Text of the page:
Patricia A. Disney
Philanthropist, ex-wife of Walt Disney's nephew Roy
Alzheimer's disease, her family announced.
She was the vice chairman of Shamrock Holdings Inc., the investment company for the Roy E. Disney family.
Patricia married Roy, Walt Disney's nephew, in 1955, and they had four children, who survive her. After the couple divorced in 2007, he remarried in 2008 and died at 79 in 2009.
"We will always remember her irrepressible spirit and dedication to our company," Robert Iger, chief executive of the Walt Disney Co., said in a statement. "Patty was known for her kindness, outgoing nature, and especially for her philanthropy."
Her philanthropic endeavors included donating $5 million to help establish the REDCAT theater at Disney Hall and $10 million to Providence St. Joseph Medical Center in Burbank to create the Roy and Patricia Disney Family Cancer Center.
Born Patricia Dailey on Jan. 11, 1935, in New Orleans, she moved to Toluca Lake when she was 6. She spent a year at the University of Colorado in Boulder and worked in advertising in New York before marrying Roy, the only child of Walt's brother, Roy O. Disney.
At home, she had long served as her husband's "gatekeeper," he once said, and despite the family's wealth, maintained an outwardly unpretentious lifestyle. One main indulgence was a castle in Ireland, which was her "refuge from the world," according to a memorial website.
Producer of noted documentary also worked on 'Peanuts' shows
Warren Lockhart, 71, a producer who shared an Academy Award for the 1977 documentary "Who Are the DeBolts? (And Where Did They Get 19 Kids?)," died Jan. 19 at his Culver City office after suffering a stroke, his family announced.
John Korty, Dan McCann and Lockhart produced the documentary film that told the story of the DeBolts, a San Francisco Bay Area couple who adopted children who had been considered "unadoptable" because of their physical or emotional disabilities.
Most of Lockhart's film, television and theatrical projects focused on family themes, including several productions featuring cartoonist Charles M. Schulz's "Peanuts" characters.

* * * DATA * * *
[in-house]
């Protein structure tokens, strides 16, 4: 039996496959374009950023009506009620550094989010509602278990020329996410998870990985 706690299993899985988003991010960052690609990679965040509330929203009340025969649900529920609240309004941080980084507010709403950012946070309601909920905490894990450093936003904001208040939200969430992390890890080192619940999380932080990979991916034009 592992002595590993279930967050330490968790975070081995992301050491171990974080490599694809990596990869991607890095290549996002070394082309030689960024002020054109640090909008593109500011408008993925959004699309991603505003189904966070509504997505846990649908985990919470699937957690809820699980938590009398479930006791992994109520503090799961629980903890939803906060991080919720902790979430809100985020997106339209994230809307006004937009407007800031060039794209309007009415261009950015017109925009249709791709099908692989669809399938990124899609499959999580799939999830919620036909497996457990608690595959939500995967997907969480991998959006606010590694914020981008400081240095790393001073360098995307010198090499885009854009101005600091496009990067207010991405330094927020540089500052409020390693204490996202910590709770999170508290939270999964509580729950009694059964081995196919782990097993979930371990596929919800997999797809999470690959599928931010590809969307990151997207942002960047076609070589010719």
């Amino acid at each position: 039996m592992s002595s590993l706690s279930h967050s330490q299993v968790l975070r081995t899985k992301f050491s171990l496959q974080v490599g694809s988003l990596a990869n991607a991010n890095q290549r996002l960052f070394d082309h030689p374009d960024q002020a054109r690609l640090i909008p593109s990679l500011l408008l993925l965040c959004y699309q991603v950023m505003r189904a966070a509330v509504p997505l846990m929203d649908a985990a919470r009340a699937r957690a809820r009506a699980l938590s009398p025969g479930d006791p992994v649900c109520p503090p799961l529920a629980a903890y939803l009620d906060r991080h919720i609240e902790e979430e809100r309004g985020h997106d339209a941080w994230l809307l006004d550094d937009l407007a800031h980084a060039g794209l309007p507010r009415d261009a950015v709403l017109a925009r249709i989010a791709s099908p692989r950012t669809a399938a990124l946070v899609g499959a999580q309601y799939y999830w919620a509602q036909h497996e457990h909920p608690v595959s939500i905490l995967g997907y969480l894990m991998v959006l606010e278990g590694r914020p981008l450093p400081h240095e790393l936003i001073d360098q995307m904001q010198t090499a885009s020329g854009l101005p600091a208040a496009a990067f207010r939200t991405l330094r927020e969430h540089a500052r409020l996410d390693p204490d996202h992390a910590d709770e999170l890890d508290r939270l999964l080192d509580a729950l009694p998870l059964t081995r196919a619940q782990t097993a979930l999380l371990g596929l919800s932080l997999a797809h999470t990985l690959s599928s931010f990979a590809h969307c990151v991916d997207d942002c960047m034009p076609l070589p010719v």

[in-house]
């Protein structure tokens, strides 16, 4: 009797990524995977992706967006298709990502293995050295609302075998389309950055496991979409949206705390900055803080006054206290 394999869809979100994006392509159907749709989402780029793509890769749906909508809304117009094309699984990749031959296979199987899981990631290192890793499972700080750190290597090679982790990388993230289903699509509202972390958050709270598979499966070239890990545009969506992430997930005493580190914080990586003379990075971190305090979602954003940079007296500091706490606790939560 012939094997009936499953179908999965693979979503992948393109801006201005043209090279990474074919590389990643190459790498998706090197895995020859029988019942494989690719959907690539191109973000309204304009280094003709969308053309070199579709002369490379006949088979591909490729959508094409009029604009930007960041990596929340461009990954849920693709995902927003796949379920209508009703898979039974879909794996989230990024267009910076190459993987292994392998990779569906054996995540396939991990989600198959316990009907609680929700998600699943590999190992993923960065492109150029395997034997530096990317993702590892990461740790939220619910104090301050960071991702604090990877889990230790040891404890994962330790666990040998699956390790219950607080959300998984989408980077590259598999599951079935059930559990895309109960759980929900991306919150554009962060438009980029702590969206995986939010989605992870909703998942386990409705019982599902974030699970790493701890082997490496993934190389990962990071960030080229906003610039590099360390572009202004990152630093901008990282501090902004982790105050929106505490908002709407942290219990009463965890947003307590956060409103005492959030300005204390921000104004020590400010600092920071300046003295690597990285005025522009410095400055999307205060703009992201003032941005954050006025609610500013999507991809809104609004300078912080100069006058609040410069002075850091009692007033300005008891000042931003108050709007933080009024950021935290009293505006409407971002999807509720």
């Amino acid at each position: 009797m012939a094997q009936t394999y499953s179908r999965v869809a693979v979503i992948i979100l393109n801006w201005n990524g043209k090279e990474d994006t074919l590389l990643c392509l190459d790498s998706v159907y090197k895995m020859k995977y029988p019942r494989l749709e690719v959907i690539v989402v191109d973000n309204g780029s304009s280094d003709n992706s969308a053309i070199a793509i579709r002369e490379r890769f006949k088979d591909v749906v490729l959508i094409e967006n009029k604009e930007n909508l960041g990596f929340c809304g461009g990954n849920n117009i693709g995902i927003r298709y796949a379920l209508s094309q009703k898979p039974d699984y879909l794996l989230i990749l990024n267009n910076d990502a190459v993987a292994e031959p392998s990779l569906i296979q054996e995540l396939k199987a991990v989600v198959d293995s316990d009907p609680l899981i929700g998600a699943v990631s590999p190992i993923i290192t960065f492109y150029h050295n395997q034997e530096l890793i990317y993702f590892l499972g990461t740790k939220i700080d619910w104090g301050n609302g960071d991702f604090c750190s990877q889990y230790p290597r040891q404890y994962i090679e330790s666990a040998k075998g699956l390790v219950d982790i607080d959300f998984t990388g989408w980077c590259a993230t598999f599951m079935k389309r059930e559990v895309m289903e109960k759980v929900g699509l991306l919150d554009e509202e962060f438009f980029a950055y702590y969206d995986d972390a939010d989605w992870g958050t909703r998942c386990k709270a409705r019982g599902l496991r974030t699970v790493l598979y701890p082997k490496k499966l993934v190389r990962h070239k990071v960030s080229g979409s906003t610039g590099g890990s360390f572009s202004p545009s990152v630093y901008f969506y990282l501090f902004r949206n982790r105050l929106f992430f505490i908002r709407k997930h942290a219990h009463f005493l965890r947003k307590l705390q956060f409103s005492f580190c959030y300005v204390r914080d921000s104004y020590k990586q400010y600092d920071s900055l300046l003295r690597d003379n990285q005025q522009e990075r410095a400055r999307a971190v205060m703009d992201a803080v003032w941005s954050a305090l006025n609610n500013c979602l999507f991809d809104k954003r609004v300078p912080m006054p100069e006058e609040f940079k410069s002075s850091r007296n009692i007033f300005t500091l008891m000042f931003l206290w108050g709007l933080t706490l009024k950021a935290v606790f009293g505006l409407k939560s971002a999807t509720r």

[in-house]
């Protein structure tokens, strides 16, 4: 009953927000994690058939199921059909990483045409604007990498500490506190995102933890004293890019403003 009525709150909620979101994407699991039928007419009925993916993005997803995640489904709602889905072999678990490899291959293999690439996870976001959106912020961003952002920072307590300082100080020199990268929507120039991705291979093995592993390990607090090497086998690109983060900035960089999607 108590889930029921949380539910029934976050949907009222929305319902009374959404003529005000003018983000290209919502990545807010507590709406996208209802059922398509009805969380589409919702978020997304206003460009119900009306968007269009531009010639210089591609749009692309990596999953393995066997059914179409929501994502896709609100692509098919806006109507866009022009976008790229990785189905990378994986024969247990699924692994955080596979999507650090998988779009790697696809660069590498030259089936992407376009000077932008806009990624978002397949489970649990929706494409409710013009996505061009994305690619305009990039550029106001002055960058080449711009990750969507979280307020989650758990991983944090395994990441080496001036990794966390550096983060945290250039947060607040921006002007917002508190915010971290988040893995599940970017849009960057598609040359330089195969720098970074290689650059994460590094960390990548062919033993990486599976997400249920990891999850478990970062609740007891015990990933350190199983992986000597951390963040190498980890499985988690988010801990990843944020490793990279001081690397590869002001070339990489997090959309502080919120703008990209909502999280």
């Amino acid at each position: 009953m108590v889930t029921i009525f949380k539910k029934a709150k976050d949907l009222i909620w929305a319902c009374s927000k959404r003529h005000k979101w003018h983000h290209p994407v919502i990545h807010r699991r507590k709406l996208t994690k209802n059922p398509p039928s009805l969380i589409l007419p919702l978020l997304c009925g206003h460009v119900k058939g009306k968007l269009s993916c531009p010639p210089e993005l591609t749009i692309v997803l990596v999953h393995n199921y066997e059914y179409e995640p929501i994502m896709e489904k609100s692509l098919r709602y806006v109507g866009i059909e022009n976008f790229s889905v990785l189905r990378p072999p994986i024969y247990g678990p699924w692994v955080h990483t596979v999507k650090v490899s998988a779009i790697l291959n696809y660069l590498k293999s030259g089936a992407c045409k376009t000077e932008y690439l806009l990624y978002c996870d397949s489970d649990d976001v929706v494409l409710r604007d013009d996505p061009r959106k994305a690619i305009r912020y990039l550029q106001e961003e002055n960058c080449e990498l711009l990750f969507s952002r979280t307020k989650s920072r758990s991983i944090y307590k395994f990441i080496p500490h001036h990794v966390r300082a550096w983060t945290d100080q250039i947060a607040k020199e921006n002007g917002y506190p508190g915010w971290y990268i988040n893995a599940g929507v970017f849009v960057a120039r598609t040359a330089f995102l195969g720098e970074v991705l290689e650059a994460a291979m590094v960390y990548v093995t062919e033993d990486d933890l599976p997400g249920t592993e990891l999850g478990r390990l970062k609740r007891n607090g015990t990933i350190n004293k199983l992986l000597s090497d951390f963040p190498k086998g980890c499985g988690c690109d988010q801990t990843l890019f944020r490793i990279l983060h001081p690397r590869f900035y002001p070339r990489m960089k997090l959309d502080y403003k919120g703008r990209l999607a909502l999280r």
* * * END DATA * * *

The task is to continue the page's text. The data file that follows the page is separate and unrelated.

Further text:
Born Oct. 20, 1940, in Los Angeles, Lockhart was the son and grandson of studio sound technicians, his family said. After attending UC Berkeley, he went to work for United Airlines in management marketing and arranging travel logistics for entertainment companies, including the Ice Follies. He was later hired by the Ice Follies and approached Schulz about incorporating his cartoon characters into the ice skating shows.
Schulz agreed, and in the early 1970s Lockhart became a business representative for the cartoonist as president of Charles Schulz Creative Associates.
He helped market and distribute "Peanuts" merchandise and produce entertainment projects. He is credited as an associate producer of the musical "You're a Good Man, Charlie Brown," which opened on Broadway in 1971; as a writer on the musical sequel "Snoopy," which toured extensively; and as a producer on various "Peanuts" TV movies.
Lockhart shared a Daytime Emmy Award in 1976 with Lee Mendelson for "Happy Anniversary, Charlie Brown." He also shared nominations for two prime-time Emmys in the '70s, for a TV movie adaptation of the DeBolts' story and a Hallmark Hall of Fame production of "The Borrowers" children's tale.
PASSINGS: Patricia A. Disney, Warren Lockhart, Charla Krupp, King Stitt, Joaquin Martinez
Patricia A. Disney, philanthropist and ex-wife of Walt Disney's nephew Roy, dies at 77; Warren Lockhart, producer of noted documentary who also worked on 'Peanuts' shows, dies at 71; Charla Krupp, author of 'How Not to Look Old,' dies at 58; King Stitt, pioneer of rap reggae, dies at 72; Joaquin Martinez, character actor known for western roles, dies at 81
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